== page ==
from The American Heritage® Dictionary of the English Language, 5th Edition.

  • interjection Used before the name of or a pronoun referring to a person or thing being formally addressed.
  • interjection Used to express surprise or strong emotion.
  • abbreviation offense
  • abbreviation offensive
  • abbreviation office telephone number
  • abbreviation Baseball out
  • abbreviation outside
  • abbreviation outstanding
  • abbreviation Sports overtime

from Wiktionary, Creative Commons Attribution/Share-Alike License.

  • noun The fifteenth letter of the basic modern Latin alphabet.
  • noun chemistry Symbol for oxygen.
  • noun mathematics The upper bound function also known as big O.
  • noun The fifteenth letter of the English alphabet, called o and written in the Latin script.
  • abbreviation cricket The number of overs bowled
  • noun A blood type that lacks A or B antigens and may only receive transfusions of similar type O blood, but may donate to all (neglecting Rh factor). Synonym: universal donor.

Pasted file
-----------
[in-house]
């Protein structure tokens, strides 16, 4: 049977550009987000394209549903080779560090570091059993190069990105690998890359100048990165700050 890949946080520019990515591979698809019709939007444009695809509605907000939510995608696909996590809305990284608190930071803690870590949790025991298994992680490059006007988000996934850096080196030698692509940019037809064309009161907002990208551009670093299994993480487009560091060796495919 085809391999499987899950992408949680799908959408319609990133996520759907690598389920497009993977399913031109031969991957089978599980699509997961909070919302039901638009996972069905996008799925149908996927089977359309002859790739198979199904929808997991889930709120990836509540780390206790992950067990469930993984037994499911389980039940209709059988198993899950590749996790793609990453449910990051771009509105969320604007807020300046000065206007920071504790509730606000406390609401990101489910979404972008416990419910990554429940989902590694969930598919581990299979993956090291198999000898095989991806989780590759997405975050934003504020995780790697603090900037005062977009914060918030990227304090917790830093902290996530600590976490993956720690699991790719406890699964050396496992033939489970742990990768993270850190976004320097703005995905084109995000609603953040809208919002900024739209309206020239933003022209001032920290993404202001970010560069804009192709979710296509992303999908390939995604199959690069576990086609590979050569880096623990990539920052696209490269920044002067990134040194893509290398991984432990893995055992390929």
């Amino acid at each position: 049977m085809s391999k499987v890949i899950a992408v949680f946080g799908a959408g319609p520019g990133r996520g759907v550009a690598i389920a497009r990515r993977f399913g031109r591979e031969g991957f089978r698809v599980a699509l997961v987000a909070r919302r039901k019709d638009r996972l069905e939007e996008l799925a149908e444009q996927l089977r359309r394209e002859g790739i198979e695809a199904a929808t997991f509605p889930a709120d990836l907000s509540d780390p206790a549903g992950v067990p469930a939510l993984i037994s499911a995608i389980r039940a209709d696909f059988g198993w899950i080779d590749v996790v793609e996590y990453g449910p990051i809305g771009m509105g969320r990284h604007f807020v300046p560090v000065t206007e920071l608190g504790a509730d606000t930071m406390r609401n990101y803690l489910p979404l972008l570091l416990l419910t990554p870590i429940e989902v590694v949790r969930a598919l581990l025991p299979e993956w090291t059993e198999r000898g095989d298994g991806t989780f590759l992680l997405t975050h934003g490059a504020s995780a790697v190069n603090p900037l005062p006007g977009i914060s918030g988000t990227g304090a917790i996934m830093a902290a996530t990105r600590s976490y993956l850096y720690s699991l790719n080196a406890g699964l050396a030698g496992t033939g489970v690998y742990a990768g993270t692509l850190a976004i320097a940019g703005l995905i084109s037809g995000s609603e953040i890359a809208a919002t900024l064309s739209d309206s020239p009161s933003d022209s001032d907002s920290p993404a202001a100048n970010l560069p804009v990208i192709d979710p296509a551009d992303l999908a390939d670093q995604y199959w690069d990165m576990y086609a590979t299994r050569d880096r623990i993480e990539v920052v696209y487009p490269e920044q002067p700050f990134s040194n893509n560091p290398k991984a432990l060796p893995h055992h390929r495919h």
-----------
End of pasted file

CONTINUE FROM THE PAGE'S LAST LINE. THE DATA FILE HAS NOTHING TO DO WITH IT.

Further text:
• noun printing American Library Association Abbreviation of octavo, a book size (20-25 cm).
  • noun soccer Someone associated with Leyton Orient Football Club, as a player, coach, supporter etc.
  • noun The ordinal number fifteenth, derived from this letter of the English alphabet, called o and written in the Latin script.
  • preposition grammar The English vocative particle (always in upper case), used for direct address in translations from languages which have the vocative case.
  • interjection Expression of earnestness or reverence, used before the name of a deity or revered person in impassioned speech.


from Wiktionary, Creative Commons Attribution/Share-Alike License

Old Saxon gloss o (950s) in Lambeth ms. (957) of Gallican Psalter and ó, o (>1000) in Durham Hymns, regularly as redundant "o eala þu" and "ó eala þu" at uppercase proper names in paraphrase and some verbs in periphrase; Anglo-Norman O (~1200) in mss. of Sts. Juliana and Katherine, and other religiose writs; and English O, o (~1525) in The New Testament Translation by William Tyndale for Ancient Greek , Latin o (vocative, intensive: Old English èalà, æàlà, ǽlà, hèlà; also Middle English O (Actus 13:10; Romayns 9:20; Galaþies 3:1), ò (Romayns 2:1,3), Irish a (Maþeu 15:28;17:17; Luk 9:41;24:25; Actus 13:10) or A (Actus 27:21; Romayns 11:33)—sometimes mistranscribed as O in online bibles—, þou (1Tymoþe 6:20), ȝe (Actus 18:14), or (Actus 1:1; Ebrews 10:7) in Newe Testament by Iohn Wiclif (1382). intensive, interrogative: Old English ; English lo, oh (1534))


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